When CEO Marissa Mayer stopped Yahoo’s telecommuting program, she said she was not against telecommuting, but the program at Yahoo had gotten out of control. There were stories of employees who had not been seen in years and other stories of people who had set up side businesses and were working on them during the day while ostensibly working for Yahoo. The implication of this was that employees could no longer be trusted, and checks and balances needed to be put in place.
Trust and Verify
When you are selecting which people and jobs should be eligible for telecommuting at your company, there are a number of things that must be considered.
First, does the work to be done lend itself to telecommuting? There are many jobs that are well suited to it, yet many are not. Clearly, a Starbucks barista cannot telecommute regardless of his desire to do so.
Is the person well-suited for telecommuting? If an individual has had to be micro-managed in the office because of poor work habits, then she is unlikely to be a good telecommuter. These are the people most likely to get distracted and be unproductive working from home.
Is the company well suited for telecommuting? Some companies perform highly collaborative work that requires “face time” to enhance the creative process. Of course, with the proper use of technology, that face time can still occur even if team members are spread around the globe. Whether the company has the technology and the culture for telecommuting are important considerations.
Lastly, do you trust the workers who will be telecommuting? Trust has to be there, because in reality, even with the technology available, you cannot be there to see them working. You can try to micromanage them by requiring frequent emails, text messages, or even watching activity if the person is logged into a central system. But I know from experience that this does not work well, especially with someone who is a good telecommuter. They end up feeling like they have the boss standing right over their shoulder, and it can distract them from being really productive.
New Ways to Abuse Trust
With the current state of technology and easy access to the Internet, some workers have found creative ways to abuse the trust they’ve been given. One example was an employee for a telecom firm who actually outsourced his job to China. He paid the outsourcer 1/5th of his six-figure income to actually perform his work. You’d have to grudgingly admire this kind of entrepreneurial spirit if the guy had actually done something constructive with his time. Instead, he surfed the Internet playing games and watching videos all day.
His example should act as a warning for other employers. With the availability of cheap labor in China, India, and even within the U.S., employees may actually find ways to outsource their jobs. Is this something employers should be concerned about?
Outsourcing: a Real Concern
There are a number of reasons why employers should be concerned about the possibility of an employee outsourcing his/her work.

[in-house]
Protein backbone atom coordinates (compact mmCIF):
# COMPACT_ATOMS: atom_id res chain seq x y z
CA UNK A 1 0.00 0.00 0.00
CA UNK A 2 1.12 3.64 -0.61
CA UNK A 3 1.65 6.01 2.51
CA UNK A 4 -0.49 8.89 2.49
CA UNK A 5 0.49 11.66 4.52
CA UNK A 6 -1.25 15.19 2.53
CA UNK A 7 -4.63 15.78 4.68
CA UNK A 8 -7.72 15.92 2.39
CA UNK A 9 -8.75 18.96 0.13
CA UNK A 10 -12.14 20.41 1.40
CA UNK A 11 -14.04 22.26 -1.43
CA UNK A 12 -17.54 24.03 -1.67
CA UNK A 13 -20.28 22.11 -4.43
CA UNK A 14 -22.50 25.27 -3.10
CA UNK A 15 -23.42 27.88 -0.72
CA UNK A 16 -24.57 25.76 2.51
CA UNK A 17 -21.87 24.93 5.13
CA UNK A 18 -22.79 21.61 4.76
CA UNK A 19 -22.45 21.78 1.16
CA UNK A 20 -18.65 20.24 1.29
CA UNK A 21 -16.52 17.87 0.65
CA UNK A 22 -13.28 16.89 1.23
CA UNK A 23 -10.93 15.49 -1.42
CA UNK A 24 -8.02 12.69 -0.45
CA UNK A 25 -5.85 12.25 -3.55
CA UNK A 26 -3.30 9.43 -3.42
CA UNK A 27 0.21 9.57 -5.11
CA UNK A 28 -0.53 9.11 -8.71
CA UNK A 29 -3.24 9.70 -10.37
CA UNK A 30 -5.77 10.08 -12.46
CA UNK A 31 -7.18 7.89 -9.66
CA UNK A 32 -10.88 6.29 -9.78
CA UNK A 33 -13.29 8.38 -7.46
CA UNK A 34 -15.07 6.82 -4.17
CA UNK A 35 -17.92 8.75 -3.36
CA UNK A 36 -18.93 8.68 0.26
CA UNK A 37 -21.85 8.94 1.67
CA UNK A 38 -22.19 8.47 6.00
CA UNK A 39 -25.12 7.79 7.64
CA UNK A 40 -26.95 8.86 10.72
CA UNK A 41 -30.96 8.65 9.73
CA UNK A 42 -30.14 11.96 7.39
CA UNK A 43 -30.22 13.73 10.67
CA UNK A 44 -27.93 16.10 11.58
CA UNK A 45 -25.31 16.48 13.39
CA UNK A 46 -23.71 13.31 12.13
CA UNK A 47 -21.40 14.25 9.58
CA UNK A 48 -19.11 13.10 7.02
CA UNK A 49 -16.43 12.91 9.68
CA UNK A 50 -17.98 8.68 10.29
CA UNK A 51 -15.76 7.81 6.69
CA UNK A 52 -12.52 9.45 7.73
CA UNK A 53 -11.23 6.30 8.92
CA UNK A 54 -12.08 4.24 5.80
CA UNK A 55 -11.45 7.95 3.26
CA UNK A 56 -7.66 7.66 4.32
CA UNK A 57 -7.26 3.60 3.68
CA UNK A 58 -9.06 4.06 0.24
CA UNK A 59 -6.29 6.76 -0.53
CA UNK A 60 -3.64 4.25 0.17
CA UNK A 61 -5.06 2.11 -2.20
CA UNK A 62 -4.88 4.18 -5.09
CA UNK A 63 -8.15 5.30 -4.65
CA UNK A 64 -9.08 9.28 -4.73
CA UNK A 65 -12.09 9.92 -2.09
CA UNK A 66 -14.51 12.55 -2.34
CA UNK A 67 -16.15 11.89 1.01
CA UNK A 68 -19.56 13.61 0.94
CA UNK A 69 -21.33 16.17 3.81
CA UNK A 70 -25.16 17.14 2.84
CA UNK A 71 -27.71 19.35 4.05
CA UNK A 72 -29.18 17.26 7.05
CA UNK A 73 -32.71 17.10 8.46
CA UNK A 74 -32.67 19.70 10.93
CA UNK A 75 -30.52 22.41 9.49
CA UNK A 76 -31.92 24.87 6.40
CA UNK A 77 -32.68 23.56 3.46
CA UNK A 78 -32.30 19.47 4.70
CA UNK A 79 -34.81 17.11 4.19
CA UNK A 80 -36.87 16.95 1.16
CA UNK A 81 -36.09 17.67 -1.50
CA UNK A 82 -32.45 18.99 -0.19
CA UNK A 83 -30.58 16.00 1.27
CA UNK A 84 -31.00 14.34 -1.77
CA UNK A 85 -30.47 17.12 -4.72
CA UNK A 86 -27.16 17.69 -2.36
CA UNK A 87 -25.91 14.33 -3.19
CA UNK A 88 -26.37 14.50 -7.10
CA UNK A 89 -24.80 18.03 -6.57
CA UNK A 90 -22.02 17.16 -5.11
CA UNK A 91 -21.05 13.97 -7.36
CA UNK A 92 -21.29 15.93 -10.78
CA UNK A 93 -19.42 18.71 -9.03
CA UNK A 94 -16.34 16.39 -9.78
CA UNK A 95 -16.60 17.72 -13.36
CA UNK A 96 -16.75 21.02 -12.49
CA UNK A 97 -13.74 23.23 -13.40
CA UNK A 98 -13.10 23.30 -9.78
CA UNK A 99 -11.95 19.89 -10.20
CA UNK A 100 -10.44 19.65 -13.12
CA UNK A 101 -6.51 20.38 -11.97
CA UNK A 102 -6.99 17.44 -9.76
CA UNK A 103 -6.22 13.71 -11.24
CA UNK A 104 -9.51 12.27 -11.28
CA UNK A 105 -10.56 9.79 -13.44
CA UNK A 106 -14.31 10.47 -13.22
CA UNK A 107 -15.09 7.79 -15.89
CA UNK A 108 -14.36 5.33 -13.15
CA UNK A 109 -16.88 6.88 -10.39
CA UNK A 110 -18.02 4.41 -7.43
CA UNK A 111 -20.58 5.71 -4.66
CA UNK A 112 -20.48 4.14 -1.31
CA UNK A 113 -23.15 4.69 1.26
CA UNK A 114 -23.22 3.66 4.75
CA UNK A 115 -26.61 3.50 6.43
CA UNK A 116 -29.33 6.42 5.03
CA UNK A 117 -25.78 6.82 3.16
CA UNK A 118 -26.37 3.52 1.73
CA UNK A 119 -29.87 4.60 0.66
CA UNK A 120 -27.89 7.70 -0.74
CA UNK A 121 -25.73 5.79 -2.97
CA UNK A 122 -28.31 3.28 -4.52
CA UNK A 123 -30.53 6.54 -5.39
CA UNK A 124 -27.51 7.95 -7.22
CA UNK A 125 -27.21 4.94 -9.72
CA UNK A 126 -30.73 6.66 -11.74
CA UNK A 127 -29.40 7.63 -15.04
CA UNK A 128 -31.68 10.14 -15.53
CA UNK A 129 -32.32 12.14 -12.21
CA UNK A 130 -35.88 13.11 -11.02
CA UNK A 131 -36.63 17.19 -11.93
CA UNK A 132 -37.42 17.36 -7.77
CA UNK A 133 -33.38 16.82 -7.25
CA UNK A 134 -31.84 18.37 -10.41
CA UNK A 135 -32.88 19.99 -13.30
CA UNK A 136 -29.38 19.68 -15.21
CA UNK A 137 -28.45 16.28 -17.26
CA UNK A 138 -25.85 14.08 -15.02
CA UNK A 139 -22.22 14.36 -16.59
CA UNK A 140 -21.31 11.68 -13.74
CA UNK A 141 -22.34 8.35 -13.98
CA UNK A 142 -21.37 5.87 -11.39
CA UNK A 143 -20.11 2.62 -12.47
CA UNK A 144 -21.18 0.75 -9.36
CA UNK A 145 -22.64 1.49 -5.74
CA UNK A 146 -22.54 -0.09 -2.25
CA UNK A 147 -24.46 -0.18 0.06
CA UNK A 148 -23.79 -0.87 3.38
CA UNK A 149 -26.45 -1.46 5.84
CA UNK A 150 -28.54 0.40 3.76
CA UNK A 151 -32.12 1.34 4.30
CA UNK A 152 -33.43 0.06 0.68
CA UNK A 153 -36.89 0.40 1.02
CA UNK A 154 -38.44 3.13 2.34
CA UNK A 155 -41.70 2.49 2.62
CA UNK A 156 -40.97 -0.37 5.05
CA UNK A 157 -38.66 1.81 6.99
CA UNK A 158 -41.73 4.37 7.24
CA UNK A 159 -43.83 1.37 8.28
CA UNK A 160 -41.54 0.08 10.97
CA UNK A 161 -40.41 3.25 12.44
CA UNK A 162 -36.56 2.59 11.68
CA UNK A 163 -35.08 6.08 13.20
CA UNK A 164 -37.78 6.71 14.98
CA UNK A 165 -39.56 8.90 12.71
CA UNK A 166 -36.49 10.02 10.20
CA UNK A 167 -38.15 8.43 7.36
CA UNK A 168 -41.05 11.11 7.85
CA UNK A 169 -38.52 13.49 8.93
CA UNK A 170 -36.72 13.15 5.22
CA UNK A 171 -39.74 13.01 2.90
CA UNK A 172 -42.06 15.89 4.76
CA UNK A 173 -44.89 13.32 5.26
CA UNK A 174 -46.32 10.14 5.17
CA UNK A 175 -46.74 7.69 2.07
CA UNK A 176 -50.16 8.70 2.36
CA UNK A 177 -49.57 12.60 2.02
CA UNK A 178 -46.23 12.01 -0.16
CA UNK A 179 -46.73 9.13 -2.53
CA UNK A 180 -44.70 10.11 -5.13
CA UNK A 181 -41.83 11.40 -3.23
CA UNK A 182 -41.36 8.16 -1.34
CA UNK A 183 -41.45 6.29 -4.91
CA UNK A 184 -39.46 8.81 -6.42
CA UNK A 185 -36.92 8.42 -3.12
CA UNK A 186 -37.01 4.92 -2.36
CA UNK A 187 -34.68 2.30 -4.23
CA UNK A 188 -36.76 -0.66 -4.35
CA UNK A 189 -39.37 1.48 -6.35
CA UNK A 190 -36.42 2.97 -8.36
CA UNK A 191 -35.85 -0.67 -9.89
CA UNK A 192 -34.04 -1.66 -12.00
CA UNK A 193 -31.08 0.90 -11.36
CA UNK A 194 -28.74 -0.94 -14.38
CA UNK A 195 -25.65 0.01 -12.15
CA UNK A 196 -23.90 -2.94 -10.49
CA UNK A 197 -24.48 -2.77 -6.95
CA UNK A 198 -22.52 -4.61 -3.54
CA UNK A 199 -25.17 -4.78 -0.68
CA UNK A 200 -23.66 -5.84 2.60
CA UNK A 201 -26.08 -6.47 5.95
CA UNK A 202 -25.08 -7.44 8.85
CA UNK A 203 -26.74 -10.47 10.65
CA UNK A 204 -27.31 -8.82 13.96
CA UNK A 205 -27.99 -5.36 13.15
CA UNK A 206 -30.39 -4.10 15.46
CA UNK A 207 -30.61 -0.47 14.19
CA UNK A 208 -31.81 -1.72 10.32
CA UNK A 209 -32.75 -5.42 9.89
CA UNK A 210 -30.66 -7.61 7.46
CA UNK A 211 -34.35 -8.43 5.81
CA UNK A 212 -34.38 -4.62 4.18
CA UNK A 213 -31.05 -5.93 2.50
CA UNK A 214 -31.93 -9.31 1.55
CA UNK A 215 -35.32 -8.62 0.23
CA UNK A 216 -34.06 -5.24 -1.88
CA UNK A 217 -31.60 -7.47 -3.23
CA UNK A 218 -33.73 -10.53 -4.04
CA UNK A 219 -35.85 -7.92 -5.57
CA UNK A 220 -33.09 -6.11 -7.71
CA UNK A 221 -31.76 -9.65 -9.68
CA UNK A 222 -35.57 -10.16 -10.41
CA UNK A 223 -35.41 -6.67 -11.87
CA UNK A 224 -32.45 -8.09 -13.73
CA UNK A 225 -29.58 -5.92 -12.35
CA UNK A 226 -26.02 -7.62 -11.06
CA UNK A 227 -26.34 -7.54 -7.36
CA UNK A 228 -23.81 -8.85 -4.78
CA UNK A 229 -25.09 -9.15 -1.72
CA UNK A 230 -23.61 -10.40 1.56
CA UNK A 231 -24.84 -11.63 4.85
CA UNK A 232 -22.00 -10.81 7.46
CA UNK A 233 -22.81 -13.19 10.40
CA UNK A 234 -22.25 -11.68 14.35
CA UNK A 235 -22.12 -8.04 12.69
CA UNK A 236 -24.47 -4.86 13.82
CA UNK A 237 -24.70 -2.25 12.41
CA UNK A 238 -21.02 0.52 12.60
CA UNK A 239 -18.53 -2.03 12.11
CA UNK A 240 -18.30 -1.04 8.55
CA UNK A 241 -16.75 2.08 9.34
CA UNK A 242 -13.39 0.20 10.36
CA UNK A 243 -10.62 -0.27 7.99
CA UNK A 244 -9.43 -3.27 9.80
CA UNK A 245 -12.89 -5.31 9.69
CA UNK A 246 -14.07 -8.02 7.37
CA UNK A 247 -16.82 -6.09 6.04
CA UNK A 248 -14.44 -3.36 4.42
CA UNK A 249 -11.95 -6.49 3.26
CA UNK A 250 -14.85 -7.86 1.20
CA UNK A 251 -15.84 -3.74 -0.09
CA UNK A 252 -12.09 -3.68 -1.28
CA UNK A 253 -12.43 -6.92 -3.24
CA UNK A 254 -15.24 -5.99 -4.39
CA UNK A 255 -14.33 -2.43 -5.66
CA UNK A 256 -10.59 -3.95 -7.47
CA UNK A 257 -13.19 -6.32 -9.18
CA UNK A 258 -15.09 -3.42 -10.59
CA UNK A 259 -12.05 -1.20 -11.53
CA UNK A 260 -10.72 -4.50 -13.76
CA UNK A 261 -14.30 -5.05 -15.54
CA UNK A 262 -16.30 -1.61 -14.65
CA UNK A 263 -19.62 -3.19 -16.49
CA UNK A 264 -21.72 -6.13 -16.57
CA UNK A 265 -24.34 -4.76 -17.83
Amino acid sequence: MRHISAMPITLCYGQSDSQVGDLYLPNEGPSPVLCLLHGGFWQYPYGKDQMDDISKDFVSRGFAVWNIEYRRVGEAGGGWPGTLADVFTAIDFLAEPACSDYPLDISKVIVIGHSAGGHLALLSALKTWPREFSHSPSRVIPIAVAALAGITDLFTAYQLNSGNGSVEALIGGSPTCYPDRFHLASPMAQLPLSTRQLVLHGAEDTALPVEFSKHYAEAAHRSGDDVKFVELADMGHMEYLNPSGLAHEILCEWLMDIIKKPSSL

It raises security concerns. If employees are outsourcing their work, your company secrets may not be so secret anymore. An employee who shares his/her work with someone in China is offering information to a company or person that you have not vetted on confidentiality. You may have done a background check on your employee, but you surely haven’t done one on the sub-contractor. Depending on the nature of the work that is being shared, your most important company secrets may be compromised.
It makes your reward system meaningless. We compensate, reward, and pat people on the back for the work they do, not for the work someone else has done.
It raises the question of what they are actually doing with their time. They may be working on something else on the side, and that side business may be using your company’s resources. Perhaps your employee has even created a competing business that is now using your customer list.
There are several tips on how to prevent these kinds of situations.
Make sure there are periodic audits or checks on the work that is being done.
Make sure electronic connections are reviewed, and that the right devices are being connected at the right times.
Look at when the work is being produced. If an employee is always producing their work after midnight, you might want to look more closely at his/her schedule.
Have someone else do the work for a short period. There is some value in having someone take time off.
Periodically quiz someone on the work that’s produced. If they haven’t done it, they might not be able to tell you about it.
Require them to actually show up on occasion and work in the office.
There are probably many other ways to control the risks associated with telecommuting. Just be sure to balance the effort with your company culture. Implying that your employee is a thief is a good way to ruin your working relationship. Starbucks learned that lesson several years ago when they removed the pockets from the baristas’ aprons because someone was caught pocketing money from the till. It sent the wrong message about the level of trust between the company and its employees, a message that was quickly corrected. Next time you get a coffee, take a look and you will see that the pockets are back on the aprons.
International HR Director for OSF Global Services, Andreea is a veteran recruiter who has seen them all. She developed HR recruiting strategies and retention programs that guarantees the success of the company.
She is a people person and she handles very easy new relationships with new employees, but her most interesting challenge is to find the middle way between company’s best interests and employee’s needs.
To learn more about Andreea contact her on LinkedIn.